Can a right-of-entry still be obtained if the State obtains the property by direct transfer from the Federal land management agency rather than proceeding via the FHWA under 23 U.S.C 317 or 107(d)?
A State or local agency can request a right-of-entry if it obtains the property by direct transfer from a Federal land management agency. However, the transferring agency will make the determination whether to grant such a request.
Functional Replacement Q&A
What is “functional replacement”?
Functional replacement allows for payment of the cost to erect a structure of similar function on a replacement site. When publicly owned and used land and facilities, such as fire stations or police departments, are needed for a highway project, the acquiring agency may functionally replace the property in lieu of providing compensation. The intent is that the replacement property will provide equivalent utility as the acquired property.
Is the use of functional replacement mandatory for the acquiring agency?
It is an option for the acquiring agency.
Is functional replacement used solely at the discretion of the acquiring agency?
Functional replacement is an option for the public agency. The public agency may opt to receive just compensation and relocation assistance.
Are there limits on the costs that may be eligible under functional replacement?
Yes. The acquiring agency may participate in costs necessary to replace the functions of the acquired property, but the costs must have been actually incurred and not include betterments or increases in capacity.
Does the option of functional replacement apply to any publicly owned property?
No. The property must be in public ownership and use at the time of acquisition, and the public ownership and use must continue with the replacement property. Functional replacement is not allowable when a railroad or a utility owns the property.
Is it necessary for FHWA to concur with a proposed functional replacement?
Yes. FHWA concurrence is required per 23 CFR 710.509(b)(5).
How can the use of functional replacement expedite the time required to get a project to the construction phase?
Since functional replacement allows for payment of the costs to erect a structure of similar function on a replacement site, the affected agency will likely have more replacement site options, thus expediting their decision on a replacement site. Also, the acquiring agency may request a right-of-entry to allow construction to proceed as soon as the publicly-owned agency starts its move to the replacement site.
Incentive Payments Q&A
What is the purpose of an incentive payment?
Incentive payments were originally designed to reduce overall project costs and delivery time in the right-of-way (ROW) phase of project delivery by encouraging early settlement and minimizing potential litigation as well as other associated project costs. FHWA first used incentive payments after an international scan in 2000.
What is the authority for incentive payments?
The authority for the FHWA to participate in incentive payments is found in 23 CFR 710.203(b)(2)(ii). The regulation allows Federal participation in relocation assistance and payments provided under the law of the State that may exceed the requirements of 49 CFR Part 24.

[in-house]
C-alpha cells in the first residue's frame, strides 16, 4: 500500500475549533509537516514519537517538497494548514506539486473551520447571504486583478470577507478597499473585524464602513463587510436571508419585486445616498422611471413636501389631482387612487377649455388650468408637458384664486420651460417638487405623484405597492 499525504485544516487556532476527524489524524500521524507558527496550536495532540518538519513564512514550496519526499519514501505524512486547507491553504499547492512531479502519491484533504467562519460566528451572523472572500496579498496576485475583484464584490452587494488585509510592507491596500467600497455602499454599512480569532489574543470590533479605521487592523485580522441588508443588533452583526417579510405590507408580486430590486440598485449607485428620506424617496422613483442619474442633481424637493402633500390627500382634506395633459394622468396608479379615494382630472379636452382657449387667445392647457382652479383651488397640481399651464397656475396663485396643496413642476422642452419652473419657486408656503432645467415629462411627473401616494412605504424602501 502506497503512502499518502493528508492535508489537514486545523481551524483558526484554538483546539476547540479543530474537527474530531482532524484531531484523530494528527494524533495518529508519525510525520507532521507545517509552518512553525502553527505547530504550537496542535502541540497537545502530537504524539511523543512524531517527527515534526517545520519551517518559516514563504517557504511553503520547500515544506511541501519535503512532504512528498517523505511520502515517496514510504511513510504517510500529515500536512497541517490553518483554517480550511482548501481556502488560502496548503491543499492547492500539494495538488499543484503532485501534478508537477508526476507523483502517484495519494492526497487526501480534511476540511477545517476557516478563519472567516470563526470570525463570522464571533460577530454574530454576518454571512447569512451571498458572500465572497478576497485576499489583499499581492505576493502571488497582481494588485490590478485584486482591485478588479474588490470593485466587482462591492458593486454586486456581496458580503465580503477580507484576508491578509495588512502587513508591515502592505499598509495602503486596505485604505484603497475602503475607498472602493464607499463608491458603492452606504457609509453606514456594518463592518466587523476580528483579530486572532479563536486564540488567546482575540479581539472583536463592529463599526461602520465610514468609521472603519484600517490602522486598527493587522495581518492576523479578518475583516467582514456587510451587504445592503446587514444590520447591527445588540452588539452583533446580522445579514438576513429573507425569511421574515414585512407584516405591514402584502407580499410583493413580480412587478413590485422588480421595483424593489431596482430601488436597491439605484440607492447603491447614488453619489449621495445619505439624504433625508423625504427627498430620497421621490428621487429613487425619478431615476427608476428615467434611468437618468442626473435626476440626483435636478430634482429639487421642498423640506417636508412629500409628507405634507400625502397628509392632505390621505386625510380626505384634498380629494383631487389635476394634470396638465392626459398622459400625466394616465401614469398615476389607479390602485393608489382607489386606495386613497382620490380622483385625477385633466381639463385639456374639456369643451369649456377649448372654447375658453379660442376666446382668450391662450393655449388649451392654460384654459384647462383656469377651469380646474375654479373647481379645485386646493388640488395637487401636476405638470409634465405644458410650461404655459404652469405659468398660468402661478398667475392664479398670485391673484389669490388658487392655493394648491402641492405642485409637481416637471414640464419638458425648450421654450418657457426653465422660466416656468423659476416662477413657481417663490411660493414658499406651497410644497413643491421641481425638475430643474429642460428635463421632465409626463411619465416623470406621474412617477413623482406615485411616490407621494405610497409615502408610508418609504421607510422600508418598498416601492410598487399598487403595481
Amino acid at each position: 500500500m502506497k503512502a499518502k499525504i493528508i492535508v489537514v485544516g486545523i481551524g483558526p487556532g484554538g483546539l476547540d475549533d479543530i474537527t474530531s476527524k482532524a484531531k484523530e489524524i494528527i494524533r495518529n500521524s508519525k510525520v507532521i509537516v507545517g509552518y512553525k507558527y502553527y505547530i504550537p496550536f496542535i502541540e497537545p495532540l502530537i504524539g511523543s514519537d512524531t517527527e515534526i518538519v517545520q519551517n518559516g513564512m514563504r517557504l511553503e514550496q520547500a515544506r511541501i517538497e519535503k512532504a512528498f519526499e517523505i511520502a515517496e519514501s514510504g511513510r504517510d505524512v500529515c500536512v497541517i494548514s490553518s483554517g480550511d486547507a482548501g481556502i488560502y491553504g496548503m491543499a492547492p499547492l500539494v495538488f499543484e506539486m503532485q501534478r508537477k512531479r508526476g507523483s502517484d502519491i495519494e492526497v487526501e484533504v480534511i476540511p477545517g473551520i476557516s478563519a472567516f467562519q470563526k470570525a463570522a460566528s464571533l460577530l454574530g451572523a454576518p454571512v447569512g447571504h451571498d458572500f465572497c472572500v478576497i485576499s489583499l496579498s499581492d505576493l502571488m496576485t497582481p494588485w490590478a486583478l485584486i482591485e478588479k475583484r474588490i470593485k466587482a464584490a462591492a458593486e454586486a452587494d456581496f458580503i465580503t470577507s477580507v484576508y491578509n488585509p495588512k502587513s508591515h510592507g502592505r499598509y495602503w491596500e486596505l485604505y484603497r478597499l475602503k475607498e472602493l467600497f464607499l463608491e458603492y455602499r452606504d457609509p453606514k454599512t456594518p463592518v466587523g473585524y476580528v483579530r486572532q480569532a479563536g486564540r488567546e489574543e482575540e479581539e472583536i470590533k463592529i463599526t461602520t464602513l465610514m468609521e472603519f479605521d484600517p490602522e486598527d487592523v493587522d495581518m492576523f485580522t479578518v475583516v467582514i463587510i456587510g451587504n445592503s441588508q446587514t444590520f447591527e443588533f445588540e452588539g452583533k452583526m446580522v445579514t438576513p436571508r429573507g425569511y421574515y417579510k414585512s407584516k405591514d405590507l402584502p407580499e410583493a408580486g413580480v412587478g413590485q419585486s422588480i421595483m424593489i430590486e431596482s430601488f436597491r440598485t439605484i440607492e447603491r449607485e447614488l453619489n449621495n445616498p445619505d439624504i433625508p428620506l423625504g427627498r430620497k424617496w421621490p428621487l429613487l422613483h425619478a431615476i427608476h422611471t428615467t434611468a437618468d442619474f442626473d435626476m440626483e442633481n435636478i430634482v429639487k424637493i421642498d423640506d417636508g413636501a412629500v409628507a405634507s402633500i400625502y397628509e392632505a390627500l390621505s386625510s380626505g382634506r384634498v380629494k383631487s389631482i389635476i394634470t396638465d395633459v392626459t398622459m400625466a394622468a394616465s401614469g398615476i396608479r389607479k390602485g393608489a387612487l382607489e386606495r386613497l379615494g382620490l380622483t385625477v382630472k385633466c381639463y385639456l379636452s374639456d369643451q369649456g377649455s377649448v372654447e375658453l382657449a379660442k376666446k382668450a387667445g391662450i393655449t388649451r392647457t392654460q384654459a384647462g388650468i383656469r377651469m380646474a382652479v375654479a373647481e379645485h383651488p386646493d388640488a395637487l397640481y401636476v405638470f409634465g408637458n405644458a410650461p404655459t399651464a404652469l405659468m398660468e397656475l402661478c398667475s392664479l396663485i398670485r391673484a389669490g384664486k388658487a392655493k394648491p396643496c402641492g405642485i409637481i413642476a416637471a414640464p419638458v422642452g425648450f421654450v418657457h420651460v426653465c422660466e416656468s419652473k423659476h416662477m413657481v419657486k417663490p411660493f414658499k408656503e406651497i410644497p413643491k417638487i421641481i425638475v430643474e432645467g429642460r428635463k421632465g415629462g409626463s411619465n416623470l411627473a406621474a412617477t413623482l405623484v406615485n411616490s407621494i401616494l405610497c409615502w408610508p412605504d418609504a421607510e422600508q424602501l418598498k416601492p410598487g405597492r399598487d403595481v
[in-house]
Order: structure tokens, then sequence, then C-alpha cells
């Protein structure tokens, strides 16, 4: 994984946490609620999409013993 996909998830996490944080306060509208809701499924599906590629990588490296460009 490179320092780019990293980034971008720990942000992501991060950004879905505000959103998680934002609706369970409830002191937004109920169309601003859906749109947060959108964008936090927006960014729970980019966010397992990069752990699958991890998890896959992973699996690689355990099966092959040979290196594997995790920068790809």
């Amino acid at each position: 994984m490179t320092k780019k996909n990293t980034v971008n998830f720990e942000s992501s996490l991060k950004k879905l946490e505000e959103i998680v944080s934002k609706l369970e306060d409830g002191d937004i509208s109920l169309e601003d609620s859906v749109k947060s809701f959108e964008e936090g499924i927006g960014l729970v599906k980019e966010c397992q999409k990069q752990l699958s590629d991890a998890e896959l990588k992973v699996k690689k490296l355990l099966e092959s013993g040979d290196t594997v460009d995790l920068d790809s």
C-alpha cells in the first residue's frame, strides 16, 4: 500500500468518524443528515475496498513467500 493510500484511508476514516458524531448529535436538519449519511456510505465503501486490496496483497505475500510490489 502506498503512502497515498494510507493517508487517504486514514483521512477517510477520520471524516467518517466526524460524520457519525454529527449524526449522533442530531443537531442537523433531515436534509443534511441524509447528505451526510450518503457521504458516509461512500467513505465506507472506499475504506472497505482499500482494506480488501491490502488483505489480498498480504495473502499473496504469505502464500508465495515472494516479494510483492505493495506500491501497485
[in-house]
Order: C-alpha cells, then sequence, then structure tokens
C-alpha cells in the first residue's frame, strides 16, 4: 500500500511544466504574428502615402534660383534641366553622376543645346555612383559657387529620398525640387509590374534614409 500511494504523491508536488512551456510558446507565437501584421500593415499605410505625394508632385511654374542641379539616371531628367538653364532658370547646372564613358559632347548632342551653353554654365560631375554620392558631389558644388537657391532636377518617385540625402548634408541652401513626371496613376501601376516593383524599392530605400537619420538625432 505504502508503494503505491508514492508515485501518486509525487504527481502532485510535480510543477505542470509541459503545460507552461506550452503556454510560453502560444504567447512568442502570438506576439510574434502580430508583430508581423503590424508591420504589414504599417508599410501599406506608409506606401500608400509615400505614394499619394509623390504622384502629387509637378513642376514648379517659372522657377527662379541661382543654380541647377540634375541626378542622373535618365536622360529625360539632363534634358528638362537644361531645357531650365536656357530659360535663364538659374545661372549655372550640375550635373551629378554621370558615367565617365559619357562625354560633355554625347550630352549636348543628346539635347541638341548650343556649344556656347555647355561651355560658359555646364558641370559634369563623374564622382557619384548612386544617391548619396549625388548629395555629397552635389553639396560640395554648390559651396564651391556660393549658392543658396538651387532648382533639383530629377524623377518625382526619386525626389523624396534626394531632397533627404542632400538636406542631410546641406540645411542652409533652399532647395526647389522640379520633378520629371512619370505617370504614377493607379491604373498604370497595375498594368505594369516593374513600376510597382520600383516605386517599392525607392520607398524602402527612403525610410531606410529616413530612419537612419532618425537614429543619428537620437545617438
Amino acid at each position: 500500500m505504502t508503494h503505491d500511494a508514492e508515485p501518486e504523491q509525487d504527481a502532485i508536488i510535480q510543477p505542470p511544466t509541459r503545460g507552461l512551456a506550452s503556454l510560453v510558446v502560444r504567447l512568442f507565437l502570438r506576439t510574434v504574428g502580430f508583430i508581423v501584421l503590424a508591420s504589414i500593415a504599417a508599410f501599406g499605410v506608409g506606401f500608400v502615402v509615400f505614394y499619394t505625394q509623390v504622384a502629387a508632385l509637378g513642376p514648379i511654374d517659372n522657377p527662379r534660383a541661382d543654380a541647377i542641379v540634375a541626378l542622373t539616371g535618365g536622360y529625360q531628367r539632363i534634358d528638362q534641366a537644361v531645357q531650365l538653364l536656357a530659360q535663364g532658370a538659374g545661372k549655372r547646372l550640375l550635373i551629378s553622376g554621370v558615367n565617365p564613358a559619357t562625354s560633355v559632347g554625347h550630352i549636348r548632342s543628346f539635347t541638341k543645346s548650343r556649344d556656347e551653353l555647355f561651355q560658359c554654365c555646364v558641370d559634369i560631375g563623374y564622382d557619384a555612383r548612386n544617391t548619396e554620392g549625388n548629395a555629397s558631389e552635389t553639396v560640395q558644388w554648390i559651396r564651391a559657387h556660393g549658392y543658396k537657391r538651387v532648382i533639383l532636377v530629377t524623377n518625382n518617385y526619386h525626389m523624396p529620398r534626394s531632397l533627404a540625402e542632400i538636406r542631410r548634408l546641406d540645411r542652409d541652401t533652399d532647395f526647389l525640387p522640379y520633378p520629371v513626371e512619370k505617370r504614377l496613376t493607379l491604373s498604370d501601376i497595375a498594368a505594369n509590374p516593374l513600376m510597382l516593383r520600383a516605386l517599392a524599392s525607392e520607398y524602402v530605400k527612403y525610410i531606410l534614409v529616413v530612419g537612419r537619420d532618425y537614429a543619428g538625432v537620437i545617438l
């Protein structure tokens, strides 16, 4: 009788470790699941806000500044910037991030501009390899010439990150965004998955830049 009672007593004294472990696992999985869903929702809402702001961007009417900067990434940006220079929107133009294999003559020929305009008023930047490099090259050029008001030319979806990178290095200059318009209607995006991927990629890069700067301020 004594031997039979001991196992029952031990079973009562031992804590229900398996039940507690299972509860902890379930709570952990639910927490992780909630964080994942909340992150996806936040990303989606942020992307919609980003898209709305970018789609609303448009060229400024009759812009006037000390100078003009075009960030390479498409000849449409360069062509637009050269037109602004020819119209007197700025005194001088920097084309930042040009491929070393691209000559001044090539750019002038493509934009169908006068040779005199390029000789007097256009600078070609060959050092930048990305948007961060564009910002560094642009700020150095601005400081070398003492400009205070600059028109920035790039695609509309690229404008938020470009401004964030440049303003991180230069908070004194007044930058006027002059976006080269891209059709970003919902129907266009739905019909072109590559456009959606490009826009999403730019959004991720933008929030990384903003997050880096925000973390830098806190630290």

How is the incentive payment implemented?
The incentive payment is implemented on a program or project specific basis and approved for use of Federal aid through request transmittal to the FHWA Division Office. Safeguards are to be used to ensure coercion is not employed [49 CFR 24.102(h)] and consistency shall be maintained in project selection and payment.
Must property owners accept an incentive payment?
No. Property owners and those being relocated may opt out of the incentive program and choose to precede with otherwise normal acquisition procedures.
How can offering an additional payment help reduce total project costs?
The early acquisition of ROW can reduce future costs related to acquisition, construction, and unforeseen project delays. Bypassing delays and delivering a project sooner could result in a reduction in safety risks and improvement in public opinion.
Since an incentive payment program is only an option, the acquiring agency is charged with designing a program that is both attractive and cost effective with respect to overall project delivery. A PIF or (Public Interest Finding) will be developed as part of the request transmittal to the Division Office. The PIF helps ensure that cost effectiveness is reached and proper stewardship of the public investment is maintained.
Conflict of Interest Waiver Q&A
Is it a conflict of interest for the same person to both appraise and negotiate on the same property?
The Federal regulations implementing the Uniform Relocation Assistance and Real Property Acquisition Policies Act of 1970, as amended, allow the same person who appraised, conducted the appraisal review for, or made an appraisal waiver determination on to also negotiate the acquisition of the property. The regulation specifically limits this opportunity to situations where the value of the property is $10,000 or less.
What safeguards are in place to ensure this opportunity does not rise to the level of a conflict of interest?
The regulation at 49 CFR 24.102(n) preclude the use of anyone from making the appraisal, a waiver valuation, or doing an appraisal review if they have any interest, direct or indirect, in the real property being valued. The regulation provides for a separation of functions to keep a supervisor who might otherwise be a negotiator on the same property from unduly influencing or coercing the appraiser, waiver valuation preparer, or review appraiser.
What is the purpose of allowing the same person to appraise and negotiate a property?
Appendix A of 49 CFR 24.102(n) points out that the overall objective is to minimize the risk of fraud while allowing agencies to operate as efficiently as possible. One example could be an agency that has a simple property valuation and acquisition located in a remote part of the state. Rather than sending two persons to the property, one to appraise and one to negotiate, the regulation provides efficiency by allowing one person to handle both functions.